Pavement artist outside the Custom House, 1894
Newspaper sellers, James Street, 1894
I am fascinated by old photographs of Liverpool, particularly the candid street photography of the 1890s and early 1900s. This was a time when technology took a great leap forward: motor cars, airplanes, moving pictures to name but three. Photography was revolutionised by the impact of portable cameras using the newly introduced roll film which, coupled by the clever marketing of Kodak, allowed people without darkrooms to send their film to be processed at a relatively low cost. This democratisation of photography, comparable to the introduction of digital photography in recent years, meant that it was possible for those on modest incomes to indulge in a creative activity that had been previously restricted to the well-heeled.
Street photography was a vogue that had spread throughout the burgeoning amateur photographic society movement. Competitions were held annually with awards for the best candid photograph. In Charles Frederick Inston, Liverpool has one of the great exponents and his work was recognised nationally. Today’s two images, however, belong to a different tradition – travel photography. They were taken by a Charles A Swift in 1894. I know nothing more about him except that these images were part of a much larger album of images taken in Liverpool and Chester, Dresden, Prague and other central European locations. I am guessing that Charles Swift was an American tourist on his own Grand Tour. Disembarking in Liverpool, he spent a few days travelling around the city and Chester before moving on to Germany. Like most tourists, his interest was centred around what he saw on the street: the pavement artist outside the Custom House and the newspaper girls in James Street (many of the European photographs are of a similar nature).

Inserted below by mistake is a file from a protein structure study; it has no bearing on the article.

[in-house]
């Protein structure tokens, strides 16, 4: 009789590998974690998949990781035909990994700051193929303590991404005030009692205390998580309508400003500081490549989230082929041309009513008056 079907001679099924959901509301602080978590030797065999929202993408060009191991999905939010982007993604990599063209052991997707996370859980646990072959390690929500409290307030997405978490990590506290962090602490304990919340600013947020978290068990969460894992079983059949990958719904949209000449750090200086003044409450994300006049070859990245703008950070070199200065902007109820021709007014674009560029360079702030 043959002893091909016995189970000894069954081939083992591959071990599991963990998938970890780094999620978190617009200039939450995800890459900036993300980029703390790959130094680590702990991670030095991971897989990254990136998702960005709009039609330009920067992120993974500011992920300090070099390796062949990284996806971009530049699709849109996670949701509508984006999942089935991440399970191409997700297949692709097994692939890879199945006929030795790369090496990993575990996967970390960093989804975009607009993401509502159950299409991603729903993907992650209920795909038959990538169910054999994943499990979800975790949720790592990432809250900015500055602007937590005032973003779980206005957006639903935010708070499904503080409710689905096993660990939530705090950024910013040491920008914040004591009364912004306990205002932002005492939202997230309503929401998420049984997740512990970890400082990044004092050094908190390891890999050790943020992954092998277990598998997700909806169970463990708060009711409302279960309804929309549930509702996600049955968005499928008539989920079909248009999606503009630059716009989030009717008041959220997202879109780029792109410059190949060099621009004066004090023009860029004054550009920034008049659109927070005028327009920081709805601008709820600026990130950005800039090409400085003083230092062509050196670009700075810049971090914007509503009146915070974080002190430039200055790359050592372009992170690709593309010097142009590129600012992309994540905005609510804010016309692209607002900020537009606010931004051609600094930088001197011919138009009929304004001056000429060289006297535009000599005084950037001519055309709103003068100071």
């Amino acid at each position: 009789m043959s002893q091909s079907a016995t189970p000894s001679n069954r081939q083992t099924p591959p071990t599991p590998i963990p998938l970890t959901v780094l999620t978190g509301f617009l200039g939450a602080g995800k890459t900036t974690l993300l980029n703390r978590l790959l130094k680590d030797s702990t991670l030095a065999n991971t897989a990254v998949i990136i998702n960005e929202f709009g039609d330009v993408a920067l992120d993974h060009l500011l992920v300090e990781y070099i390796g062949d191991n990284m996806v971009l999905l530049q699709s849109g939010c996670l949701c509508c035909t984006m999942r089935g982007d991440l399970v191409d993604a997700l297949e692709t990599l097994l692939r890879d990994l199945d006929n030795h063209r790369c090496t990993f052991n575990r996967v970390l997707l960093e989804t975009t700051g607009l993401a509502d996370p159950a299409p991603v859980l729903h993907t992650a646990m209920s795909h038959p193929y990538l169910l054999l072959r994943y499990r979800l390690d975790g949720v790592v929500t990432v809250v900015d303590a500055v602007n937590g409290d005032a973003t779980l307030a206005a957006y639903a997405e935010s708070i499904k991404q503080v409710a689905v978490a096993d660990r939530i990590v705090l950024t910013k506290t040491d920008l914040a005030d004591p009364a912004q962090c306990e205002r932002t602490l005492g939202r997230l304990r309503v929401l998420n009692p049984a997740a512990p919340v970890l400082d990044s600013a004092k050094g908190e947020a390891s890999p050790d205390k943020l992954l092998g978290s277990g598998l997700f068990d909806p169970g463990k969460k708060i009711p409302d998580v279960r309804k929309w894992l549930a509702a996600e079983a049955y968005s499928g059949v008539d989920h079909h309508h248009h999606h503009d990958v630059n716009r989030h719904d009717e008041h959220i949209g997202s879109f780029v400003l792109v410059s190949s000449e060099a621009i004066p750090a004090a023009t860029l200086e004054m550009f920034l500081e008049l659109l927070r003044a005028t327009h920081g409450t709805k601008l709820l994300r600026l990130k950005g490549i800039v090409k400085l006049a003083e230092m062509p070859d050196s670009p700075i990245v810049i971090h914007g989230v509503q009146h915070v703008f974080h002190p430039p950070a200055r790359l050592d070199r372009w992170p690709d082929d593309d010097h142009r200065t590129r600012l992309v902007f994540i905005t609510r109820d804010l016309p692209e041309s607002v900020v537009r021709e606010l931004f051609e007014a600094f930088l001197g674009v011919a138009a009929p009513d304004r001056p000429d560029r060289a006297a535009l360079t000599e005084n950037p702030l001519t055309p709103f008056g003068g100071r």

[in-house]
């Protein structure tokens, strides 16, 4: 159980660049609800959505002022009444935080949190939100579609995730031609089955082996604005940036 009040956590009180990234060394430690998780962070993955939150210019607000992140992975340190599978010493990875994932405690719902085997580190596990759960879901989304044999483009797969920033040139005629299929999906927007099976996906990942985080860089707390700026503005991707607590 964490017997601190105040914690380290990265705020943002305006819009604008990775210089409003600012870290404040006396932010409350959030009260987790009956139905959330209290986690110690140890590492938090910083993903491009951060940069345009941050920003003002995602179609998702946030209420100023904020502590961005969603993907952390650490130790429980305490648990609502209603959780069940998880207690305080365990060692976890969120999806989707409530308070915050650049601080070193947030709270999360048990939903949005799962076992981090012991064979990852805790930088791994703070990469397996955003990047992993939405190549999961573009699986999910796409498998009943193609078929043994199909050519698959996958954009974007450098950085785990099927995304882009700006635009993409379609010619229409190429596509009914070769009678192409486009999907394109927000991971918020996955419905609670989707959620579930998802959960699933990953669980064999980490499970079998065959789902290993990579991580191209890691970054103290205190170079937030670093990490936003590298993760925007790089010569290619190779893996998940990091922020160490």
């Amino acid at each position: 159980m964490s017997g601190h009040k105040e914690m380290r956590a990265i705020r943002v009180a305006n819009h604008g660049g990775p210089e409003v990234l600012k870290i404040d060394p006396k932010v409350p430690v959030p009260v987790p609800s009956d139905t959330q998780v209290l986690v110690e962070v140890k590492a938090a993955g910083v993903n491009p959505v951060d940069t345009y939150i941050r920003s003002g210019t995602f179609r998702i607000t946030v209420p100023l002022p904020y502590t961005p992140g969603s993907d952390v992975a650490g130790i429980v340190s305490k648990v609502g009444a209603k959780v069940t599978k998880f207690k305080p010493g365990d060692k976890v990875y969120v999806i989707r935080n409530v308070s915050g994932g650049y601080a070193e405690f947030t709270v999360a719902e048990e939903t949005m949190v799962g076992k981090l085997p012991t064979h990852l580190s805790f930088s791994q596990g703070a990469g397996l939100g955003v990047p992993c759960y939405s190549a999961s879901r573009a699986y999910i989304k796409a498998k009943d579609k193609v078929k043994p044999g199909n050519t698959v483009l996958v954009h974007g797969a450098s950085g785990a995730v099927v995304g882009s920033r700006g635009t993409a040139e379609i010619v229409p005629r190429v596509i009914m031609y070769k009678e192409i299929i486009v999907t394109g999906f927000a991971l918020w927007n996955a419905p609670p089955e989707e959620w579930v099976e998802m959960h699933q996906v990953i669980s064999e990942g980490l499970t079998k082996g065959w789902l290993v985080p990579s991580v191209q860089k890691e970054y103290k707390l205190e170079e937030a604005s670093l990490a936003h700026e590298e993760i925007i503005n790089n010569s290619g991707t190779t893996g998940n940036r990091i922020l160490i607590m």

Helpfully, he has captioned his photographs although both are easy to locate. The sign on the warehouse on the right reads Dodd and McNeilly, who were merchants at 4 Hanover Street. The newspaper girls look relatively well-dressed and are selling the Liverpool Mercury, which was later absorbed into the Liverpool Daily Post and Echo. Behind them is St George’s Crescent.
I am still managing to acquire photographs of interest – thanks to that other great innovation, the internet. It is exciting to think that there are still undiscovered images out there that will add to our growing picture of Liverpool in the last 150+ years.